LENOX — When a crowd of around 18,000 gathered in Tanglewood on Saturday night to honor John Williams on his 90th birthday, a former Boston Symphony executive sitting in the Koussevitzky Music Shed can claim credit for having orchestrated the start of the composer-conductor’s 42nd birthday. association with the Boston Pops.
Joining the BSO led by its former associate conductor Ken-David Masur will be a star-studded lineup of celebrity guests closely associated with Williams, including James Taylor and Yo-Yo Ma.
Since the show is sold out, Tanglewood urged ticket holders to arrive early, “as the parking lots will fill up quickly and the grounds will be very busy.” Doors open at 5:30 p.m. for the 8 p.m. event.
In the audience will be Thomas W. Morris, a prominent classical music arts administrator and consultant. In 1969, at the age of 25, fresh out of Princeton University and the Wharton School of Finance and Commerce, he landed an entry-level job as a payroll clerk in the BSO’s finance office. .
“I started out as a small cog in a big machine,” Morris told me by phone from Cleveland this week.
After steadily rising through the ranks, Morris was appointed in 1978 to the newly created position of General Manager of BSO, serving until 1985. Responsibilities included the Boston Pops, Tanglewood and Symphony Hall.
He is in charge of finding a successor to the legendary Arthur Fiedler, Pop orchestra conductor for half a century until May 1979, two months before his death.
“Everyone thought the Pops were Fiedler, or Fiedler was the Pops, he really honed it in his image,” Morris recalled. The bandleader conducted most of Boston’s 54 concerts during the nine-week spring season. Audiences here enjoyed seeing him ride in a fire engine on the grounds of the annual Tanglewood on Parade festivities.
“The Pops was a symphony orchestra that let loose in the end, it wasn’t a pop orchestra that played that legitimately,” Morris said. Thus, the successor had to be “someone who knew how to conduct a symphony orchestra, not just an artist. There weren’t many options.
Among the guest conductors was Williams, who conducted two concerts to great acclaim.
Later in 1979, Morris knew it was time to intensify the search, “but I hadn’t quite figured out in my head what we really needed to do.” But the “absolute must-haves” included a higher degree of musical integrity, as Fiedler had possessed, and “we needed a conductor who wouldn’t see this job as a stepping stone to continue conducting. Mahler symphonies,” Morris said.
After consulting with Andre Previn, the bandleader and composer whose career had begun in Hollywood, “the name that kept coming up was John Williams,” Morris noted. Previn knew Williams well and urged Morris not to underestimate the composer of 40 film scores at the time, including ‘Jaws’, the first ‘Star Wars’, ‘Close Encounters of the Third Kind’ and ‘Superman’. .
As Morris recalled, Previn told him that Williams “is the consummate pro – he knows the instrument of the symphony orchestra better than anyone Previn has ever met, he knows how it works, how it sounds, how to work with and conduct it” based on extensive experience with film studio orchestras.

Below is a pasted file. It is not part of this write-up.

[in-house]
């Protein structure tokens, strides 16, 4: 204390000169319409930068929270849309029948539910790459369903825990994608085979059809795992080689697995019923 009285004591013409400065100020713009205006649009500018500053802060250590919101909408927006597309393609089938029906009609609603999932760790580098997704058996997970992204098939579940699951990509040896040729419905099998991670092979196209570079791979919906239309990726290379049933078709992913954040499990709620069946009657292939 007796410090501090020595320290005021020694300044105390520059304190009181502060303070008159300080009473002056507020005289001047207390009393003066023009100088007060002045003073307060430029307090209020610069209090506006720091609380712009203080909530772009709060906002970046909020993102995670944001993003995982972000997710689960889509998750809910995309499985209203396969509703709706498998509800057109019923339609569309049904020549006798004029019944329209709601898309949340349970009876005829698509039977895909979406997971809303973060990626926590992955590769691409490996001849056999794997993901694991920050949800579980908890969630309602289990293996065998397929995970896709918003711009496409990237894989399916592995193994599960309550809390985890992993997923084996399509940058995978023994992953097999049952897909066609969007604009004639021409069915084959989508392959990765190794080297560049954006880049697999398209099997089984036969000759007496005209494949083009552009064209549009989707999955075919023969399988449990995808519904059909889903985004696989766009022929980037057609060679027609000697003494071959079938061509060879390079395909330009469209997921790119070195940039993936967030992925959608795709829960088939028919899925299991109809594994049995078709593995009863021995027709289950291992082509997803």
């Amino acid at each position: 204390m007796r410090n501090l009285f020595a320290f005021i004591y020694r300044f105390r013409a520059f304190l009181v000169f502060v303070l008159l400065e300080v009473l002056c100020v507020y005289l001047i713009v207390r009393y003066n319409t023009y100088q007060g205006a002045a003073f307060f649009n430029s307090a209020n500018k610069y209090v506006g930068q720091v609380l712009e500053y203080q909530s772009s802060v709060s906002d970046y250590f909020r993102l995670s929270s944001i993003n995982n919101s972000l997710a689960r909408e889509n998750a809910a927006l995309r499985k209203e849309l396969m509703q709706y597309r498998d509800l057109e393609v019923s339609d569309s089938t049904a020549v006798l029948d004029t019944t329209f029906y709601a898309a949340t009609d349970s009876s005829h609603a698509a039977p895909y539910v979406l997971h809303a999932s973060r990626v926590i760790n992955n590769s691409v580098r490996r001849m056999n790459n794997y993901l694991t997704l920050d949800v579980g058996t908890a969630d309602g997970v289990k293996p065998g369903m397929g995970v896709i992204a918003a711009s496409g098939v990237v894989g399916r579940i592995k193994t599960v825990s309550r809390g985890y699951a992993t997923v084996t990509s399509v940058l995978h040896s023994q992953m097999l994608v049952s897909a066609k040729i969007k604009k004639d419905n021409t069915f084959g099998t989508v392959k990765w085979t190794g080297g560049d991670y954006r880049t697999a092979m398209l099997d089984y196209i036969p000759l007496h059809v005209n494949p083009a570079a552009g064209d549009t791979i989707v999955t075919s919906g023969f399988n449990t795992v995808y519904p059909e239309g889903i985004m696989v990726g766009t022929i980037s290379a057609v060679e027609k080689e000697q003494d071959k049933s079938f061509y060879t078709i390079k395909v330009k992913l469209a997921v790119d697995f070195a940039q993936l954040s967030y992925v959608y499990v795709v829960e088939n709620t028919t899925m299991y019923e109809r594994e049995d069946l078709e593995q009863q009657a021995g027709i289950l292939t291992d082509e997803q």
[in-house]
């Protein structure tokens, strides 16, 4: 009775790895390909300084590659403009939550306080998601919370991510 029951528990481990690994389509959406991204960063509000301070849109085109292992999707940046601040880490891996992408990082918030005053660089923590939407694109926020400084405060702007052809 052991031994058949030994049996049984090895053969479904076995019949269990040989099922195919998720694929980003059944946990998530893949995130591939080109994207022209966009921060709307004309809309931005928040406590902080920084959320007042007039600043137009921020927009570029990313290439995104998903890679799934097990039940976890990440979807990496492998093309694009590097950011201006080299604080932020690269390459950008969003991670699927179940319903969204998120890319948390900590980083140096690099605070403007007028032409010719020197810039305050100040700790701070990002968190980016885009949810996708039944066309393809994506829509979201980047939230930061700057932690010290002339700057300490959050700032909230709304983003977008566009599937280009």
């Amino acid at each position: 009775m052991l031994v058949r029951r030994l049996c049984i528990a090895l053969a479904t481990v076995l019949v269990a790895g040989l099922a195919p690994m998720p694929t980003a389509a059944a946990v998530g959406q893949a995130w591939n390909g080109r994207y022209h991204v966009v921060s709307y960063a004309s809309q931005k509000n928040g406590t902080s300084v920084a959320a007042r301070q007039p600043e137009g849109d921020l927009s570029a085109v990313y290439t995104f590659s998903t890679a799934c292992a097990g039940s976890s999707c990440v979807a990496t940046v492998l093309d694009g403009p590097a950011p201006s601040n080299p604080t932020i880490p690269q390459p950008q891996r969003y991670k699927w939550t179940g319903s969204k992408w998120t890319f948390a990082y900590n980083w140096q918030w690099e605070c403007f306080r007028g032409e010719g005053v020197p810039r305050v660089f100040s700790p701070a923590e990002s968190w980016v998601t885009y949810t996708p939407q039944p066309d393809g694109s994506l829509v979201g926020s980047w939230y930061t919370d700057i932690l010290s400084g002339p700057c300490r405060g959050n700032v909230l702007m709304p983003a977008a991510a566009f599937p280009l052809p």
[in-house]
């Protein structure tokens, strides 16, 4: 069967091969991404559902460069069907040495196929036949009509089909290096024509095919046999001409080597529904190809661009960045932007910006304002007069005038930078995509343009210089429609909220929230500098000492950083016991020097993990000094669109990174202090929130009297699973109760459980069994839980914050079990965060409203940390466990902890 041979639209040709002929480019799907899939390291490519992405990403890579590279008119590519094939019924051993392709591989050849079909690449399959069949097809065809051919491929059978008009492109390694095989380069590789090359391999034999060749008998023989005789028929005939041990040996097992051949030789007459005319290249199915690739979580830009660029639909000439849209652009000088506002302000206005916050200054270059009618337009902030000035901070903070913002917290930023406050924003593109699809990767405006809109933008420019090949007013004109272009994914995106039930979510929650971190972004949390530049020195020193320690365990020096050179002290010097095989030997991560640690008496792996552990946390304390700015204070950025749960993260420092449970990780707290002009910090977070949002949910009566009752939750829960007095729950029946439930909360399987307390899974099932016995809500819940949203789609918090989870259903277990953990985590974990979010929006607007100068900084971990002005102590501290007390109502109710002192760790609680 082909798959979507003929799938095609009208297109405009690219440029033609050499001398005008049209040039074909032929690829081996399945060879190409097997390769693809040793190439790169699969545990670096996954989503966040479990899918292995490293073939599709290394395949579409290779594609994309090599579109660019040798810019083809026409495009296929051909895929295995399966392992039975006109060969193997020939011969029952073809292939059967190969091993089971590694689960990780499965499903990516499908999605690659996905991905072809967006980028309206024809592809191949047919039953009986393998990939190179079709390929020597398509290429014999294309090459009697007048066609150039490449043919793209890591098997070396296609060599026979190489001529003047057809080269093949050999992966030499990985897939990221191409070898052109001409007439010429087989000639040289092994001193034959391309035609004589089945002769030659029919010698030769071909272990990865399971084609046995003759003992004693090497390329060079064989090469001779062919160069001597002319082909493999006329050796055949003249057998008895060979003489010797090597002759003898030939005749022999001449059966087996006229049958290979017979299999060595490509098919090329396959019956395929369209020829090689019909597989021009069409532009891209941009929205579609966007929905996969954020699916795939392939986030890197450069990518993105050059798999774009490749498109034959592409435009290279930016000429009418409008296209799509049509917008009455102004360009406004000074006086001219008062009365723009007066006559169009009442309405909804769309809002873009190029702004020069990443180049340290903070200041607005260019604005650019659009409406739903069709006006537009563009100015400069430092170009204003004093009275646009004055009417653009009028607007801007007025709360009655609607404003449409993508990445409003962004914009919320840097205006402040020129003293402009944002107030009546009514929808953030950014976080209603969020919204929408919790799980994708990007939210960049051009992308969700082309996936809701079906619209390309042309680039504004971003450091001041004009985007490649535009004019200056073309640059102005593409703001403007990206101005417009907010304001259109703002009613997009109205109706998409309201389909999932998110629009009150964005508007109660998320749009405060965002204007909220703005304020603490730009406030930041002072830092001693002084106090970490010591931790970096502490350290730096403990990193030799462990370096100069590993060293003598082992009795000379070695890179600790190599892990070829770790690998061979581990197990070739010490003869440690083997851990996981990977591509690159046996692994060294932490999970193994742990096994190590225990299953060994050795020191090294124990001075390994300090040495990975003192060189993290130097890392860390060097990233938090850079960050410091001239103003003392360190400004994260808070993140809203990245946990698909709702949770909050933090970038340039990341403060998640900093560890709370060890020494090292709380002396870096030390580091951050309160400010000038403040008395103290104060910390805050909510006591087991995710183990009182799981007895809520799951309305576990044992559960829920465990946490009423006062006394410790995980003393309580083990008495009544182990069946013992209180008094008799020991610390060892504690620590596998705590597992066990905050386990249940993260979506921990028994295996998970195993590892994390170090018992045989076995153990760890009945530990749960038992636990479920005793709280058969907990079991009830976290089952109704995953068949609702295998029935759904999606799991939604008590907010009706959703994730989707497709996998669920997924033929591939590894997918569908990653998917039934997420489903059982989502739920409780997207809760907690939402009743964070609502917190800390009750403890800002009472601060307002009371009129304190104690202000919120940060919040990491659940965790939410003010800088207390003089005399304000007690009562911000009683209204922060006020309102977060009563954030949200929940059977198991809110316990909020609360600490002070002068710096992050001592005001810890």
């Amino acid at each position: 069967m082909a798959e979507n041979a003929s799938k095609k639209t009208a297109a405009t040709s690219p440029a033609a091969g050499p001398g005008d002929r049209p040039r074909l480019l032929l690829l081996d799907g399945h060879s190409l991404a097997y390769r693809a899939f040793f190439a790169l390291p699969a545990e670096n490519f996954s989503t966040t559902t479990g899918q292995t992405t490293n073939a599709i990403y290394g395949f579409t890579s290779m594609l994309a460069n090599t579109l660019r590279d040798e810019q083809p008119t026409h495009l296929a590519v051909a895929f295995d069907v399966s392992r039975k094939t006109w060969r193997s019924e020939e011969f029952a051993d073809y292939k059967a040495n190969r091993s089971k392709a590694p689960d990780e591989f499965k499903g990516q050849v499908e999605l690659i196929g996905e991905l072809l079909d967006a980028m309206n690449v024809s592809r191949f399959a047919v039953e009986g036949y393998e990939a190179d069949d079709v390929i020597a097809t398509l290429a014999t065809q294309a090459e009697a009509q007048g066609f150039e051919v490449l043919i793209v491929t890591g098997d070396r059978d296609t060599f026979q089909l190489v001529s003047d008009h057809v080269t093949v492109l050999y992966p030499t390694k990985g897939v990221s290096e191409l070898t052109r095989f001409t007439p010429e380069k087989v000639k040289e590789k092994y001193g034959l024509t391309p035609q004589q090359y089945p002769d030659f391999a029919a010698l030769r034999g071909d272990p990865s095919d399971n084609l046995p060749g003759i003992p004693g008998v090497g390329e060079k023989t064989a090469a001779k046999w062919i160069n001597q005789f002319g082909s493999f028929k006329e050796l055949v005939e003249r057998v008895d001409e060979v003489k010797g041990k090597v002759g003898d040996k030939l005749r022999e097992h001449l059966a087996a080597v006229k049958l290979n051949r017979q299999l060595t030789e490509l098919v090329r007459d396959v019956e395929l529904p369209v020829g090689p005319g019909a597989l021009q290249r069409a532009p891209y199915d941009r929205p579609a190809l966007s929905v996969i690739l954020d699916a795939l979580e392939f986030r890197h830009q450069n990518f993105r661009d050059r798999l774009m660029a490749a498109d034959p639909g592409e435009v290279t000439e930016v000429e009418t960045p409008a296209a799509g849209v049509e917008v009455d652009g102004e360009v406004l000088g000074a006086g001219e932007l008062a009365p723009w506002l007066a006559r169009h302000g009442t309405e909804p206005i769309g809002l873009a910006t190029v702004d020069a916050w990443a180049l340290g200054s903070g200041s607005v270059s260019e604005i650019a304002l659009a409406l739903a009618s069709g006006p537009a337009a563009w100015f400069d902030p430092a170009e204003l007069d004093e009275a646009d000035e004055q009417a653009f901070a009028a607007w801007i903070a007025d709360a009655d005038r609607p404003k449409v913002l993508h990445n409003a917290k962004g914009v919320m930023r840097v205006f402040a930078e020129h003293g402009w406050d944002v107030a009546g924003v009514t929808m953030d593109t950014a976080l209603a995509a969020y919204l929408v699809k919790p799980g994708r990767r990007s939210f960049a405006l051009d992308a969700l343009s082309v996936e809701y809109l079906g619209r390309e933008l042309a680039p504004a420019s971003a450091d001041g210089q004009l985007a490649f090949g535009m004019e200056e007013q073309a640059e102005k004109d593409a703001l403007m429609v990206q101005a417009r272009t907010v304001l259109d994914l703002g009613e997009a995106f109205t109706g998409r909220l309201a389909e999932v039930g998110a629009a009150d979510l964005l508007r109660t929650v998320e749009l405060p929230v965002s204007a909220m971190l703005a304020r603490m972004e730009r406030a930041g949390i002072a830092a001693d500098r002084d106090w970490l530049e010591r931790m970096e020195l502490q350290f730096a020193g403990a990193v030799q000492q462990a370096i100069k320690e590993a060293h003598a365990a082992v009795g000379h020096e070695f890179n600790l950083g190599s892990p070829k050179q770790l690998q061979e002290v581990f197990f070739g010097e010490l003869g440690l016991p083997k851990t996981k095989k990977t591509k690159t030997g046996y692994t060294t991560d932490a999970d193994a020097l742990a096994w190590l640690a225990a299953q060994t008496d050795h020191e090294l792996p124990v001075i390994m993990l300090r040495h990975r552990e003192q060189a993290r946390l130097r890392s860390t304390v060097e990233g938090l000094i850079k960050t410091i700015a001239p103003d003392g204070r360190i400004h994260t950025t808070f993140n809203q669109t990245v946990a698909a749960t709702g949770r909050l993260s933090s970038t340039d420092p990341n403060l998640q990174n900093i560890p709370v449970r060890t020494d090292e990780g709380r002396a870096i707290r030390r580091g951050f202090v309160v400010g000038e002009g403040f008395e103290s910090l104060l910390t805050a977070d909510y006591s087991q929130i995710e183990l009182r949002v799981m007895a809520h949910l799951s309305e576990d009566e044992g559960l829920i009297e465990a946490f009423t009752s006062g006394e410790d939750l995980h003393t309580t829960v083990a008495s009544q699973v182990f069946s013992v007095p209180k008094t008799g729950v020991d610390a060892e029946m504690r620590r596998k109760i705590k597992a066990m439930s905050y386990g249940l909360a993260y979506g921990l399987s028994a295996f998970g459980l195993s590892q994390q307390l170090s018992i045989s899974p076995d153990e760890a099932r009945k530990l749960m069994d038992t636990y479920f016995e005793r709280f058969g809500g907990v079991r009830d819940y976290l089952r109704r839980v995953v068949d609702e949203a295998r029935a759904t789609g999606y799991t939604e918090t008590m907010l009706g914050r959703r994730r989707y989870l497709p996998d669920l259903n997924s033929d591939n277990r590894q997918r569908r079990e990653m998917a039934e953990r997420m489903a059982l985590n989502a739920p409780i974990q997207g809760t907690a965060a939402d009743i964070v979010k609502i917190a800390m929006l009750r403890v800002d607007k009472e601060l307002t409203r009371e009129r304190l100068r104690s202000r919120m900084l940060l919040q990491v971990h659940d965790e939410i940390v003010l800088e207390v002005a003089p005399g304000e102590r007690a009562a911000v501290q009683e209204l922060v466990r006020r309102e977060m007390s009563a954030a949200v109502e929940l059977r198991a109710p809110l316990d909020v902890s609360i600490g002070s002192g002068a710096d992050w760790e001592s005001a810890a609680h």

Williams seemed like the perfect choice, but given his busy Hollywood career: Was he interested in taking on the Boston Pops? After a Boston Globe article in late 1979 listed him among the candidates, Morris received a letter from Williams stating that he had seen the article and was flattered to be considered.
After agreeing to conduct a Boston Pops 50th Anniversary Gala at Carnegie Hall in New York in early 1980, he was secretly interviewed by members of the search committee and by music director Seiji Ozawa. “Everyone was impressed with him,” Morris said, but his level of interest remained uncertain.
For a week in London, while Williams was recording the soundtrack for “The Empire Strikes Back”, Morris wooed him in long conversations over dinner. “He didn’t say no, but he didn’t say yes either,” Morris admitted. “Then fate intervened.”
A Boston Herald American front-page story revealed Williams as the preferred candidate, after which the deal was announced on January 10, 1980 – “the universal reaction was complete surprise, no one had a clue” , Morris said. “Everyone knew he was a pro. Seeing how he grew up with it and built it in his image warmed my heart.
“John maintained the very elegant image of the conductor of Pop, he continues, who took his guts because he had not been a public performer. but he learned how, got into it and succeeded. Pops became a bigger business for the BSO, and John really revived the notion of a big symphony orchestra playing movie scores.
Resigning after 13 years, Williams has been the award-winning conductor since 1994 and became artist-in-residence at Tanglewood, which he visited almost every summer, creating the ever-popular “Film Night” and composing some of his best-known scores, including “Schindler’s List”.
Morris then conducted the Cleveland Orchestra from 1987 to 2004, then consulted for more than 50 organizations, including Carnegie Hall, the New York Philharmonic and the Philadelphia Orchestra. From 2004 to 2019 he was artistic director of the Ojai Music Festival near Los Angeles.
“Besides everything else, John Williams is one of my dearest friends, and an opportunity like this we wouldn’t miss,” Morris said, anticipating his and his wife’s return to Tanglewood. for the first time since celebrating Williams’ 80th birthday. .
“He’s a great character, 90 years old and writing the score for ‘Indiana Jones 5.’ ”